The state of Maryland is obviously named after a Mary, but which one?
It’s Henrietta Maria (1609-99), queen-consort of King Charles I. The colony was so named in the royal charter of 20 June 1632 establishing it.1
The founders of the colony, George and Cæcilius Calvert, the 1st and 2nd Lords Baltimore, were staunch Roman Catholics and sought to establish a Catholic colony in the Americas. It is commonly thought that they named it after either the Virgin Mary or the Catholic Queen Mary, but this is not the case. Henrietta Maria, a French princess, was Roman Catholic and served the dual purpose of being both a Catholic namesake and a politically astute choice.2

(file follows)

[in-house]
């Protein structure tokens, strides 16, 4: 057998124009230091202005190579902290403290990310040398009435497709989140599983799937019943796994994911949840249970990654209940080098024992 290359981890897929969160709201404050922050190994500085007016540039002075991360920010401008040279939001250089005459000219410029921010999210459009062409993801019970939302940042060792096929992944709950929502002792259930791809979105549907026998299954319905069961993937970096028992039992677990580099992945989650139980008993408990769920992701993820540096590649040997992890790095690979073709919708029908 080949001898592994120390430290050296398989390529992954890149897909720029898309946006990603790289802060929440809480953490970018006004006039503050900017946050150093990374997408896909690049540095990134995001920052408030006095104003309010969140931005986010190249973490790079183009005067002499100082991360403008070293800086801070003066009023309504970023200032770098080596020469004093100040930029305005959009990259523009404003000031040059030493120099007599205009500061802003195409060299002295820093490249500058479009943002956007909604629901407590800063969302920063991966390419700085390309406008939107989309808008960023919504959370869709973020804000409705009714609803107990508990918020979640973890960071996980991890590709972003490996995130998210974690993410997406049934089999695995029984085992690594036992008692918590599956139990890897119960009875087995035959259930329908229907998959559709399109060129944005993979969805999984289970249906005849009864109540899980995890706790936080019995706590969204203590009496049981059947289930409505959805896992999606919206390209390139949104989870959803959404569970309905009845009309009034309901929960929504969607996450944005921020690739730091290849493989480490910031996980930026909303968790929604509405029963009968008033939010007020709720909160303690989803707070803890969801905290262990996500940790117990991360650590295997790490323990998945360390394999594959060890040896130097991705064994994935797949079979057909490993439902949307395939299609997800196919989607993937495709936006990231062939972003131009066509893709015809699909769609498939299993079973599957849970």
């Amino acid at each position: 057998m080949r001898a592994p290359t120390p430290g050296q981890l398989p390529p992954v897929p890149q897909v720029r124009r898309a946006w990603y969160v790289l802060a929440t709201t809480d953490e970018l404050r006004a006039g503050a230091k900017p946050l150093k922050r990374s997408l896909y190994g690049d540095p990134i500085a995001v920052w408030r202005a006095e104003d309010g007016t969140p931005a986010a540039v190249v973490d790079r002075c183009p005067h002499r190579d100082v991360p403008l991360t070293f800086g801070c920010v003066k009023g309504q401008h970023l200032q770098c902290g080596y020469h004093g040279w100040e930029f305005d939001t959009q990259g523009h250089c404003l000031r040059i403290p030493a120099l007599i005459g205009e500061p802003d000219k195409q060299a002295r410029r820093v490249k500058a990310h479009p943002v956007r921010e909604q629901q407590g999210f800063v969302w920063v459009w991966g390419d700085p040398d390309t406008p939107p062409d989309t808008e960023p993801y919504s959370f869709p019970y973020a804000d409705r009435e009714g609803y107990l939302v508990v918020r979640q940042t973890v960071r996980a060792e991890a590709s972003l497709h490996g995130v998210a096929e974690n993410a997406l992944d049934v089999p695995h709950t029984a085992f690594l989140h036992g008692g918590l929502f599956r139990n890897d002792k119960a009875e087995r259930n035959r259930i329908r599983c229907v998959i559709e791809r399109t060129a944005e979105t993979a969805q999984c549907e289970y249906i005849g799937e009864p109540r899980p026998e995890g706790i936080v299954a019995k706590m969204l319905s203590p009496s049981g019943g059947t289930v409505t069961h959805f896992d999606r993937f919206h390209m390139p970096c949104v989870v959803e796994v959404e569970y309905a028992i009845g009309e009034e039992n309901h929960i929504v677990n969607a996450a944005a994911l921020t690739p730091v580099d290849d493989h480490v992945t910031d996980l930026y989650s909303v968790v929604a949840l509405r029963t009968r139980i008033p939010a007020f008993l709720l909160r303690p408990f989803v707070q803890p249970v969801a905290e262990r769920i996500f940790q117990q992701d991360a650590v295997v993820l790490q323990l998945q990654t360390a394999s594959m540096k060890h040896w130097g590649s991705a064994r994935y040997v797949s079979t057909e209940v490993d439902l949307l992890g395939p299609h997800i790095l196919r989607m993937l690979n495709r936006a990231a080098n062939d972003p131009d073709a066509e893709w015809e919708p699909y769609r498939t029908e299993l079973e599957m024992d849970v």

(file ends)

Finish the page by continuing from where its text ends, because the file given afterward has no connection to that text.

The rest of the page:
1Oxford English Dictionary, Maryland, n., June 2008, Oxford University Press, accessed 24 Dec 2008 <http://dictionary.oed.com/cgi/entry/00302719>;
Webster’s Third New International Dictionary of the English Language Unabridged, edited by Philip Babcock Gove (Springfield, MA: Merriam-Webster, 1993), 1387.
2Illustrated Dictionary of Place Names: United States and Canada, edited by Kelsie B. Harder (New York: Van Nostrand Reinhold Company, 1976), 324.
Copyright 1997-2013, by David Wilton